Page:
RIYADH, Saudi Arabia (AP) — Saudi Arabia's execution Saturday of 47 prisoners, including an influential Shiite cleric, threatened to further damage Sunni-Shiite relations in a regional struggle playing out across the Middle East between the kingdom and regional foe Iran.
Shiite leaders across the region swiftly condemned Riyadh and warned of sectarian backlash as Saudi Arabia insisted the executions were part of a justified war on terrorism. Also executed Saturday were al-Qaida detainees who were convicted of launching a spate of attacks against foreigners and security forces a decade ago.
Protesters in Iran, angered by the cleric's execution, broke into the Saudi embassy in Tehran early today, setting fires and throwing papers from the roof, Iranian media reported.
Shiite leaders in Iran and other countries across the Middle East swiftly condemned Riyadh and warned of sectarian backlash.
The execution is another focal point for sectarian and political wrangling between Saudi Arabia and Iran. The two regional rivals back opposing sides in civil wars in Yemen and Syria. Saudi Arabia also was a vocal critic of Iran's recent agreement with world powers that ends international economic sanctions in exchange for limits on the Iranian nuclear program.
Iranian politicians warned that the Saudi monarchy would pay a heavy price for the death of Sheikh Nimr al-Nimr. The Iranian Foreign Ministry summoned the Saudi envoy in Tehran to protest, and parliament speaker Ali Larijani said the execution would prompt "a maelstrom" in Saudi Arabia.
Al-Nimr's execution also could antagonize the Shiite-led government in Iraq, which has close relations with Tehran. The Saudi embassy in Baghdad, which had been closed for nearly 25 years, was reopened Friday. An influential Shiite militia in Iraq, known as Asaib Ahl al-Haq, called on the government Saturday to close down the embassy.
Iraqi Prime Minister Haider al-Abadi tweeted Saturday night that he was "shocked and saddened" by al-Nimr's execution, adding that "peaceful opposition is a fundamental right. Repression does not last."
Hundreds of al-Nimr's supporters protested in his hometown of al-Qatif in eastern Saudi Arabia, in neighboring Bahrain where police fired tear gas and bird shot, and as far away as northern India.
Germany's Foreign Ministry said the cleric's execution "strengthens our existing concerns about the growing tensions and the deepening rifts in the region."
Al-Nimr's death comes 11 months after Saudi Arabia issued a sweeping counterterrorism law after Arab Spring protests shook the region in 2011 and toppled several longtime autocrats. The law codified that the kingdom could prosecute as a terrorist anyone who demands reform, exposes corruption or otherwise engages in dissent or violence against the government.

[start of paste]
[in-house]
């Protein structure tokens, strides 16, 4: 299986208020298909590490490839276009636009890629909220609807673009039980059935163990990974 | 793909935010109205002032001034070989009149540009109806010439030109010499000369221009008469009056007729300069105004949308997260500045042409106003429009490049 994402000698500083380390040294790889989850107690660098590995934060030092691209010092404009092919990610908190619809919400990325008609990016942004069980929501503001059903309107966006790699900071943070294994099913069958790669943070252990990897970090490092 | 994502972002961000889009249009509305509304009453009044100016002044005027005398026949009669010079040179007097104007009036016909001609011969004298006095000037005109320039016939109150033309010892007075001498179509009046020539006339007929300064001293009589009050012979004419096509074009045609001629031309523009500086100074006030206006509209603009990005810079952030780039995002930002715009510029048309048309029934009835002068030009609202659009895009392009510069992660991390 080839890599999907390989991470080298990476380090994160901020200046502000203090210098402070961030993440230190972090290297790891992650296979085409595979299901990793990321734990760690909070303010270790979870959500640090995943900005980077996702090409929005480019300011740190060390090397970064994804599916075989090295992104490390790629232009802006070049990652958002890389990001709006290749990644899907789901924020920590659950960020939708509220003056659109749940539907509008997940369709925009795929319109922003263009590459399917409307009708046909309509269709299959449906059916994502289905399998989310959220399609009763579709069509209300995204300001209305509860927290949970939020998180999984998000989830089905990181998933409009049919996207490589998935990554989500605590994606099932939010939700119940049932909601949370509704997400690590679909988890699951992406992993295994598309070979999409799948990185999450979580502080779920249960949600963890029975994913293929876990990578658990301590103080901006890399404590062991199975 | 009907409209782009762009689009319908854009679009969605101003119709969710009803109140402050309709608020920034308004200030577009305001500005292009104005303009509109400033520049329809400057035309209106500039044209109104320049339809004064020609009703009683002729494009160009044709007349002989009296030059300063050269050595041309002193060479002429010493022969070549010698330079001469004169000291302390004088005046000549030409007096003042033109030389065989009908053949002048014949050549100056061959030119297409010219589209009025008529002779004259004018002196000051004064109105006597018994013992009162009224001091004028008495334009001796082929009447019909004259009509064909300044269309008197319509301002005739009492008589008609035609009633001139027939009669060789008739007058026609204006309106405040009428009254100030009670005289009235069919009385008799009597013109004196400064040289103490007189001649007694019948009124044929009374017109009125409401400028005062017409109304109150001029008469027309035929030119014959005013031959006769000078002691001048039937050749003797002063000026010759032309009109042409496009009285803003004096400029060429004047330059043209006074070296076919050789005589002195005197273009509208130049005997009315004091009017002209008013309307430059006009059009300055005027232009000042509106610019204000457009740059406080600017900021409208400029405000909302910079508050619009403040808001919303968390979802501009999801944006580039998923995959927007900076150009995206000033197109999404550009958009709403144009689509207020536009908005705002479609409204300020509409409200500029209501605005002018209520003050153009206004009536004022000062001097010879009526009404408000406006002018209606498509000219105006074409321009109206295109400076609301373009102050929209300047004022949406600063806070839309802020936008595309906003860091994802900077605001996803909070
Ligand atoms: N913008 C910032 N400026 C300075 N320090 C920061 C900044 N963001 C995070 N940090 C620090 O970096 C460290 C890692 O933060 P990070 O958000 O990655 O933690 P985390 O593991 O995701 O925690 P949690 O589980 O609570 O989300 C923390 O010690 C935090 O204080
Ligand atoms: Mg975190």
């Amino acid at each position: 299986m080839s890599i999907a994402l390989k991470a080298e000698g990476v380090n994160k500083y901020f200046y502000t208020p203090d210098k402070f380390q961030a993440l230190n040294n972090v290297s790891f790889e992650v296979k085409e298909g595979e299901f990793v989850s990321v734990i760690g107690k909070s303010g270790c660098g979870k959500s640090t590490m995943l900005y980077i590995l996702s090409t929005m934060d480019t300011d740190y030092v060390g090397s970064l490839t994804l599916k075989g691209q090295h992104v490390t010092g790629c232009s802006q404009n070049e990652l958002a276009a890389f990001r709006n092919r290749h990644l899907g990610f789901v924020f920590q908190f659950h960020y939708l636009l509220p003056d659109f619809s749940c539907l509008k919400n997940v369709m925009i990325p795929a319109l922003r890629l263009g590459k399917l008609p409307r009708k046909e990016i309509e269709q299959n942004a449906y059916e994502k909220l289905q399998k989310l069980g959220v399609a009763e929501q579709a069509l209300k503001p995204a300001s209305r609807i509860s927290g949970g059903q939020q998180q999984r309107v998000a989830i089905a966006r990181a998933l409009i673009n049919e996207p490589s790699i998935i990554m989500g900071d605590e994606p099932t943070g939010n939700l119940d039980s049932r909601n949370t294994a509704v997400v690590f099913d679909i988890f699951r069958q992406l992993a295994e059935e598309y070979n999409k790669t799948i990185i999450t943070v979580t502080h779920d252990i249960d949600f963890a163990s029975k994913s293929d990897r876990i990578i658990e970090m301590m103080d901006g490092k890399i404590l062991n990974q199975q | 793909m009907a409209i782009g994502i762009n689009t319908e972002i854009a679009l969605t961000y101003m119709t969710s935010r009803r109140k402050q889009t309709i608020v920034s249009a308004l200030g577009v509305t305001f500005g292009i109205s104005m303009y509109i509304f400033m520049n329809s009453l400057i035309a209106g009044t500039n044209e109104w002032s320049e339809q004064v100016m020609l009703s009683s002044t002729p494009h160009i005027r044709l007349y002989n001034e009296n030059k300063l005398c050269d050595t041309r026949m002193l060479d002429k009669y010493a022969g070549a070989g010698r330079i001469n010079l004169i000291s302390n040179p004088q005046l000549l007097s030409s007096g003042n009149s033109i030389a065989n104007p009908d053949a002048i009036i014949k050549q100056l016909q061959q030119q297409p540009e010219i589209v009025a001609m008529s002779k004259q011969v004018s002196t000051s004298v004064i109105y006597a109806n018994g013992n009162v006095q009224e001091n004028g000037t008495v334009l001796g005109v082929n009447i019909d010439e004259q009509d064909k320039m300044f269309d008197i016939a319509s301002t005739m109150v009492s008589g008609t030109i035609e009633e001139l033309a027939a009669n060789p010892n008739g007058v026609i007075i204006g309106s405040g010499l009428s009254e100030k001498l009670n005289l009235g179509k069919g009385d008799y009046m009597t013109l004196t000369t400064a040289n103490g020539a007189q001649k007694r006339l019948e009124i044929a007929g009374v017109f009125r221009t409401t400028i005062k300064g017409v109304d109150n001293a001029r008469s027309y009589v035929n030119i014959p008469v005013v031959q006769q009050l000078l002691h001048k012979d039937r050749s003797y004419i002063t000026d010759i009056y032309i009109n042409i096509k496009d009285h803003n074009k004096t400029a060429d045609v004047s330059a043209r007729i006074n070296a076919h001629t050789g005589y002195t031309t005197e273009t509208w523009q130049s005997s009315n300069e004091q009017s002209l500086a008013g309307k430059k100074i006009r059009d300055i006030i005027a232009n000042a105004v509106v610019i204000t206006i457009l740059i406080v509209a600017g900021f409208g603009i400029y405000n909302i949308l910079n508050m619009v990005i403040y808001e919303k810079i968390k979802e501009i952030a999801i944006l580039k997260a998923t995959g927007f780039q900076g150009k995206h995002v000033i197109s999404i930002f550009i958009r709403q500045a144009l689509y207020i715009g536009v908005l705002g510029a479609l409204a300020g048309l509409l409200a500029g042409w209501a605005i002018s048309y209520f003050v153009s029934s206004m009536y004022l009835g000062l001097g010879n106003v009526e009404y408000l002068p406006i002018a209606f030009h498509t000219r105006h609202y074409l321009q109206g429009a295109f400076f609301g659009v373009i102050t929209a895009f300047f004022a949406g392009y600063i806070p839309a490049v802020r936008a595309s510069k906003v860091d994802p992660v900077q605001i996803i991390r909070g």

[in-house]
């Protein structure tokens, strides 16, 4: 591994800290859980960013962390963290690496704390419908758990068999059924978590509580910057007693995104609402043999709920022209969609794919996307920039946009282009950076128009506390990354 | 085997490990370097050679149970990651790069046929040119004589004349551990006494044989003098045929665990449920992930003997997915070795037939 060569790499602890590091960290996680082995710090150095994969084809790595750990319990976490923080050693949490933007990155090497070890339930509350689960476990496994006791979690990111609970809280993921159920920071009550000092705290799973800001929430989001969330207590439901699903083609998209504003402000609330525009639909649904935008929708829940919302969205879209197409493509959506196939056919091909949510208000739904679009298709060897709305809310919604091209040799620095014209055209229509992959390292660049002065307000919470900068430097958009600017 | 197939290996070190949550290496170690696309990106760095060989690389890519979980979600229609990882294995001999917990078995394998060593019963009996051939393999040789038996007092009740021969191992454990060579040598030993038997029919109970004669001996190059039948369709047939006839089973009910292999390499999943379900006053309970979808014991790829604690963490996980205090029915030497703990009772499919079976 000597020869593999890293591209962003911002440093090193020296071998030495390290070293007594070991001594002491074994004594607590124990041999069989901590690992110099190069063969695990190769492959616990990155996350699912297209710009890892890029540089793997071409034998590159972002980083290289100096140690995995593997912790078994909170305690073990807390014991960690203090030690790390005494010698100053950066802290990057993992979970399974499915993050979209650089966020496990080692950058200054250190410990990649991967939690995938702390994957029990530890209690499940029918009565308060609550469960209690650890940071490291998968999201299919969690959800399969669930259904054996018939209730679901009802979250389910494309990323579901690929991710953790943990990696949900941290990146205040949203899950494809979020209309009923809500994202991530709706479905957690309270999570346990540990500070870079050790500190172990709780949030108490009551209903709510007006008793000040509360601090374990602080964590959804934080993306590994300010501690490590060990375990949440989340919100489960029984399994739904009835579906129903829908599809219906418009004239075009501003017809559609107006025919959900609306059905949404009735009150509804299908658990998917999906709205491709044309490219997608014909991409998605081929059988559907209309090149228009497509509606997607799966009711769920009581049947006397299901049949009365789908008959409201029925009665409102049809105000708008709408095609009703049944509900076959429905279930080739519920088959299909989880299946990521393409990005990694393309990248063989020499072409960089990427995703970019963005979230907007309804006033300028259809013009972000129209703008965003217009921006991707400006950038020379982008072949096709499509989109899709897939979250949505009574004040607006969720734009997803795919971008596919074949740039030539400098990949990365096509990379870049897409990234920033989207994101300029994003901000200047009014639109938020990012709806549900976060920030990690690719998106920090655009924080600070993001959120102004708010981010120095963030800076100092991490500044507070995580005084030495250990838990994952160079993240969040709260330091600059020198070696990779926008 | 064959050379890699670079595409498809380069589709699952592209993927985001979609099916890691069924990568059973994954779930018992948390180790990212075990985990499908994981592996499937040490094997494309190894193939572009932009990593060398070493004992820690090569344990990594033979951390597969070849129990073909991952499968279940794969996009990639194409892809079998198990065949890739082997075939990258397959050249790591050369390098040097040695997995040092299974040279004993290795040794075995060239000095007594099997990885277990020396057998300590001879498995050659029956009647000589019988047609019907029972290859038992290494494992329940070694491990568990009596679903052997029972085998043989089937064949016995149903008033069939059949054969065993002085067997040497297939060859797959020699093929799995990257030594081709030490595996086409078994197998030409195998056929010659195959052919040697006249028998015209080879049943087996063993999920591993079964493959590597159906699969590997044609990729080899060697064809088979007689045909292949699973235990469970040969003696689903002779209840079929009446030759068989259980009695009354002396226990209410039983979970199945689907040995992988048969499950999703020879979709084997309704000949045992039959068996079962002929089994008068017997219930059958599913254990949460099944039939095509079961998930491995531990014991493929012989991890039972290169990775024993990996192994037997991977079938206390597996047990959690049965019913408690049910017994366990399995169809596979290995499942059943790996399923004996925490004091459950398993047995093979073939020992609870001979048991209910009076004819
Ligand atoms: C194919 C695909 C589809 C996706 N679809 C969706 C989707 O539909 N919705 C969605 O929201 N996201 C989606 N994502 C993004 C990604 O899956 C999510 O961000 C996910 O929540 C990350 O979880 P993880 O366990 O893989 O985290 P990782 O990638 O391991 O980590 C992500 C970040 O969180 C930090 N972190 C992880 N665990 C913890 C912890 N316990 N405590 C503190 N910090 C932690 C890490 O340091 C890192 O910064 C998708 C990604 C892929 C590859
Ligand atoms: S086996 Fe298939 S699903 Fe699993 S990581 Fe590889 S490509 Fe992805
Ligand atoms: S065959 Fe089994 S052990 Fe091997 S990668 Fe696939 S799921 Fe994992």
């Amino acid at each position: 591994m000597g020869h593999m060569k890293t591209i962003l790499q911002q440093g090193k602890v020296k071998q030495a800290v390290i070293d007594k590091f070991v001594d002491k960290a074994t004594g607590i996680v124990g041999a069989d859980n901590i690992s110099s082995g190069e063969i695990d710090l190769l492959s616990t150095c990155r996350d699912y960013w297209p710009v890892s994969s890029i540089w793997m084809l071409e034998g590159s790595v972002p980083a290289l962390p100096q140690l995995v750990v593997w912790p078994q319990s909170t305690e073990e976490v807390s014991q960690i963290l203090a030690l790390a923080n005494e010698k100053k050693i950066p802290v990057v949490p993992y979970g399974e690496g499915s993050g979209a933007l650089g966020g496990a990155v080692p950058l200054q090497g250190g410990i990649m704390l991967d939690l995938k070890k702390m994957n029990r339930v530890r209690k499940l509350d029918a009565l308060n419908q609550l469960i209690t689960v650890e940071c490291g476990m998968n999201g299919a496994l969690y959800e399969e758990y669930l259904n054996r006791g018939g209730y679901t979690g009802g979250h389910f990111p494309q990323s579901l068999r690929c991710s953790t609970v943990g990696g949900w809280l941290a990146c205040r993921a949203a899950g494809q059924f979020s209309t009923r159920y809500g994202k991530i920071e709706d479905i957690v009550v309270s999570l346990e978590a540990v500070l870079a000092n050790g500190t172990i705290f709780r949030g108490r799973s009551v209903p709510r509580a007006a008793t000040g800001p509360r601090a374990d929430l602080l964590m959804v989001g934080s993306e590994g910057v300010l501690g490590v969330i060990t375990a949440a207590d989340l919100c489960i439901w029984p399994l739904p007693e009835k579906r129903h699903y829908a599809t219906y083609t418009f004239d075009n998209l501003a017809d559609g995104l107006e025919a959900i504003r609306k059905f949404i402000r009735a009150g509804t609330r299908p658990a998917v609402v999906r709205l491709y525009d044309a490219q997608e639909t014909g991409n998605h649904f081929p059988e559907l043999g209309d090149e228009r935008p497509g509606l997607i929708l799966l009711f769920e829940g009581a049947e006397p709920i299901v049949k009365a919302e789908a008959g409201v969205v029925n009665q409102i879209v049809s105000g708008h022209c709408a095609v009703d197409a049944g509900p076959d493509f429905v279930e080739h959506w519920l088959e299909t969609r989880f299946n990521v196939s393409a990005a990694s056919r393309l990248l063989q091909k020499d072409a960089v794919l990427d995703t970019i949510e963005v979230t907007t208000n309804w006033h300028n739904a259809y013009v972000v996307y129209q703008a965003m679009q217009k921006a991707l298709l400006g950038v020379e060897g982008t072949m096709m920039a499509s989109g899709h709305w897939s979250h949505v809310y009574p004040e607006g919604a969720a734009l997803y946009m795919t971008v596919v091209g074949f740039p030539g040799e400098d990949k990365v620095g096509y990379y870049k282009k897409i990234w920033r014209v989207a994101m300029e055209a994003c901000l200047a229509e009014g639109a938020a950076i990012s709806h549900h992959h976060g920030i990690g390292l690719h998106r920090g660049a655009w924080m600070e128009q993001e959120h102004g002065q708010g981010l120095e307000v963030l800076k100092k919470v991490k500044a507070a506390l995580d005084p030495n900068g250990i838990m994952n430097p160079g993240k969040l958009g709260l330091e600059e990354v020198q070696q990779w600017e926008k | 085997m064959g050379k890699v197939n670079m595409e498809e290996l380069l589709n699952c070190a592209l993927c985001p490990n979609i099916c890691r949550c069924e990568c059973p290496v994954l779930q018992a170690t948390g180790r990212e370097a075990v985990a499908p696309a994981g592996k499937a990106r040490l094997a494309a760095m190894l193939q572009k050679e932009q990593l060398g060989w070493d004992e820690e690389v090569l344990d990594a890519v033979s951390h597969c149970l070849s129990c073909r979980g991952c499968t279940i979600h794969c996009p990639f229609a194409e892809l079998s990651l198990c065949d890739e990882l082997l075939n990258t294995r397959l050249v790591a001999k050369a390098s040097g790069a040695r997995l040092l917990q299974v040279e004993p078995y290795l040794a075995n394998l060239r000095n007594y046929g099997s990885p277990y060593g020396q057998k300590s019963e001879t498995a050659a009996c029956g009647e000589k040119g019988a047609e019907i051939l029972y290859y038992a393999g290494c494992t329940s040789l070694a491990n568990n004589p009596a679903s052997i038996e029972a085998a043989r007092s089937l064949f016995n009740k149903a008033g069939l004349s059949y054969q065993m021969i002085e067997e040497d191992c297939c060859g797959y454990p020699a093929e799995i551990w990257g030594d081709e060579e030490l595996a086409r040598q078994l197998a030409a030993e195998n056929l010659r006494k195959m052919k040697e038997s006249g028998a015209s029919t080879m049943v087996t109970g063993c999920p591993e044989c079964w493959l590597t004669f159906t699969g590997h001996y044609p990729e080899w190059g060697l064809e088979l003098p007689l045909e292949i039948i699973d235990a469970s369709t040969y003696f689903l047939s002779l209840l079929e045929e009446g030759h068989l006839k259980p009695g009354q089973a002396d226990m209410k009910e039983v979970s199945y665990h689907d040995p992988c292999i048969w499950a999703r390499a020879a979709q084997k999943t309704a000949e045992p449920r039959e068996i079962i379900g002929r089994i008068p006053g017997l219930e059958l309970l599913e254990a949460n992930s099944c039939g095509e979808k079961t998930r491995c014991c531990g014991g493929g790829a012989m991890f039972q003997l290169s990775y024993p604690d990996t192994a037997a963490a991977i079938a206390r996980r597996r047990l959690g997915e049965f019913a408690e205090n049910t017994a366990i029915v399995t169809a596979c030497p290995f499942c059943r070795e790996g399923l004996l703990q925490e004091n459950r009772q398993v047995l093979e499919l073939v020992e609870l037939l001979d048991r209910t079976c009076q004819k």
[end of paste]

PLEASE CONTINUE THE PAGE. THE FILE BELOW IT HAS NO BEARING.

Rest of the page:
The convictions of those executed Saturday were issued by Saudi Arabia's Specialized Criminal Court, established in 2008 to try terrorism cases.
To counter Arab Spring rumblings that threatened to spill into eastern Saudi Arabia, the kingdom sent troops in 2011 to crush Shiite protests demanding more political powers from the Sunni-led, fraternal monarchy of Bahrain. More security forces also were deployed that year to contain protests in Saudi Arabia's oil-rich east, where al-Nimr rallied youth who felt disenfranchised and persecuted.
A Saudi lawyer in the eastern region said three other Shiite political detainees were among the 47 executed.
Advocacy organization Reprieve, which works against the death penalty worldwide, said two of the Shiites executed were teenagers when they were arrested.
Saudi Arabia says all those executed were convicted of acts of terrorism. Al-Nimr and the three others mentioned had been charged in connection with violence that led to the deaths of several protesters and police officers.
Saudi Arabia's top cleric, Grand Mufti Sheikh Abdulaziz Al Sheikh, defended the executions as in line with Islamic Shariah law. He described the executions as a "mercy to the prisoners" because it would prevent chaos and save the executed from committing more evil acts.
Islamic scholars around the world hold vastly different views on the application of the death penalty in Shariah law. Saudi Arabia's judiciary adheres to one of the strictest interpretations, a Sunni Muslim ideology referred to as Wahhabism.
Because Saudi Arabia carries out most executions through beheading and sometimes in public, it has drawn comparisons to extremist groups like al-Qaida and the Islamic State.
Saudi Arabia strongly rejects the comparisons and points out that it has a judicial appeals process with executions ultimately aimed at combating crime.